Nigerians just do not seem to know the depth of their socio-economic and political morass. In fact, it would not be out of character to say that we are in deep s–t. Today, the continuously and consistently declining structure of the Nigerian state has now gotten to a point of saturation and our society can take no more. The structure of the state is on a tailspin of degeneration, and the decline of the superstructure is a natural consequence.
Any state that operates in the way and manner of the Nigerian state is a criminal enterprise using the paraphernalia of democracy, governance, electoral multi-partism as a decoy to foist a most heinous criminal endeavour on the Nigerian people. The criminal disposition of our political system is given credence by the unfortunate but true description of Nigeria by Karl Maier as: “A criminality run corporation where the leaders are armed and are hidden in the safe.”
The multiple purpose vehicles used by dubious, unconscionable people masquerading as politicians for carrying out this heist against the Nigerian people are the political parties, especially the two main political parties in the country that are set up and run in a manner that is nothing more than that of a organized criminal organisation.
The quantum of stealing, looting, banditry, and treasury emptying since the advent of this ‘unbroken democracy’ is stupefying, mind numbing, and breadth taking. That the political class is at war with the country and peoples have never been in doubt. A time there was when the baby was beaten but was at least allowed to cry. Today, it is an anathema to express unhappiness about your social and economic condition. You cannot cry! You must not cry, or the police or DSS will be sent after you.
A nation’s security infrastructure is necessary for the existence of the state and is built for both internal and external purposes of protecting the nation state. They are infrastructures for internal cohesion and a repellent force against external threat. Under a perverse, ill informed, parochial, unpatriotic, and corrupt ruling class in a quasi-democracy like Nigeria, the instruments of coercion, procured to protect the people is inevitably used to oppress and repress the same people. Under such a setting, state protection actually means the protection of the individuals and groups who make up the state at various levels, and it doesn’t matter whether those being protected with state resources are the very ones undermining the state through acts of omission or commission.
The repressive action of the President Muhammadu Buhari government against youthful citizens of our country who are exercising their constitutionally guaranteed right of dissent over their state of affairs is shameful, a disservice to the ideals and ethos of our democracy, and an assault on the constitution. Before the current sordid crackdown over the #ENDSARS agitation, the police in Lagos had forcefully cracked down on the peaceful protests by the Joint Action Front (JAF), Socialist Party of Nigeria (SPN) in their protests over the increase in the pump price of fuel and electricity, as well as the ‘RevolutionNow’ protesters on Independence Day.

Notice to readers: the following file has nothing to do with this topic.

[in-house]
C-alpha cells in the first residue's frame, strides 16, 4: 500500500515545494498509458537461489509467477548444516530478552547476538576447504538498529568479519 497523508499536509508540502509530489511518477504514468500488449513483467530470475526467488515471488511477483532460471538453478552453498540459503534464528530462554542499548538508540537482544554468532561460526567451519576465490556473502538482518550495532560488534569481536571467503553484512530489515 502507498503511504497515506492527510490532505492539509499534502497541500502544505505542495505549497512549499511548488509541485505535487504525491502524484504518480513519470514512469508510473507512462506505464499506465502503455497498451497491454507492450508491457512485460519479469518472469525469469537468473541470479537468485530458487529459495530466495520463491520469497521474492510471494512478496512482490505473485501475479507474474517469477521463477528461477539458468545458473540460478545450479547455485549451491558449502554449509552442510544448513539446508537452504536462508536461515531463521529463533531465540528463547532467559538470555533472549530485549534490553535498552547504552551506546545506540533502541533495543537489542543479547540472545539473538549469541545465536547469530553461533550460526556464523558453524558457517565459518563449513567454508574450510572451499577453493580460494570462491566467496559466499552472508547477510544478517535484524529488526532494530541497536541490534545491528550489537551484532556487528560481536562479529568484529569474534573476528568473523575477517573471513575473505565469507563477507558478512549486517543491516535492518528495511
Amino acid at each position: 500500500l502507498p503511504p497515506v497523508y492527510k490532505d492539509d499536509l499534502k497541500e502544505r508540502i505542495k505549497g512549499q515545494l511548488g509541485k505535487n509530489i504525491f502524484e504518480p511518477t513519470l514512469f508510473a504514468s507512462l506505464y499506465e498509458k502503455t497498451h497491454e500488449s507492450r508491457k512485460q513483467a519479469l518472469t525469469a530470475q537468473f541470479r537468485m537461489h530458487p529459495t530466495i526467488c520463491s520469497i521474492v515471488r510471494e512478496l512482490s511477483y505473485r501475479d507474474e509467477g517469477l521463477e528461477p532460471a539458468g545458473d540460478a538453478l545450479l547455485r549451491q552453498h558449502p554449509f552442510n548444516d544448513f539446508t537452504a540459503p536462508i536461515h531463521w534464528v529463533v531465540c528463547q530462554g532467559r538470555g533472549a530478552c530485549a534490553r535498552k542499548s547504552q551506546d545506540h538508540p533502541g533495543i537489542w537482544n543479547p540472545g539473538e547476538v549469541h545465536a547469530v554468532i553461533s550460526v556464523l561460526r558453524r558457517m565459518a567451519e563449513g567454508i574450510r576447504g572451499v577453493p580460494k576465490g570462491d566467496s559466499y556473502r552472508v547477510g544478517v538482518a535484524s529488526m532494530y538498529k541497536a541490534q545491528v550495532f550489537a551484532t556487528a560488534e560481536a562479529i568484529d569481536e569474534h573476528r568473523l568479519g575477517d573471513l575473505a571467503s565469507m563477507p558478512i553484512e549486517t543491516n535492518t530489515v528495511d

If only the Buhari government is aware that it is fighting a battle it can never win. No government in the long run has ever won a battle against its own people. The sad aspect of the conundrum of the Buhari government is that it is only through repression that it can respond to its many monumental failures in governance. The consequences of these failures will manifest in increasing resistance to the government by the people through further protests and agitations which will lead to further clampdowns and more agitations until it grows beyond the ability of the government to rein it in. If and when such a situation occurs, then we all will really be in trouble. No one knows when such an inevitable conclusion will be reached but one thing is certain – the government can accelerate such an eventuality by the improper handling of the present situation.
That this government will go down being perceived as the worst in the history of Nigeria is a foregone conclusion. It can neither deliver on the economy, security, nor anti-corruption – the basis of its ascension to political power in 2015. Rather, the country is today worse off on these three indicators. To further compound its failures and confirm its ignominy and notoriety through arbitrariness and continuous hunting down of dissenters is the height of lunacy. The present happenings where the ‘lazy Nigerian youths from all over the country are responding in a definite and patriotic matter to the inability of the state to keep them safe should sound loudly as a warning bell to the government and the political class that our social dynamics are changing and that sooner or later the balance of power in our country will change whether they like it or not.
The situation is very fluid. Only an astute and proper handling of the matter can save the present situation from spiralling out of control. But even if the present situation is controlled, it can only be temporary because the underlying factors or forces of social, economic, and political degeneration in the country are still very much at play. Only a fundamental rejigging of the Nigerian state (system change) can provide a panacea to our historical, present, and future woes.
Those who have hunted with the hounds and run with the hare will sooner than later be at the mercy of the hunting pack.
It is a matter of time!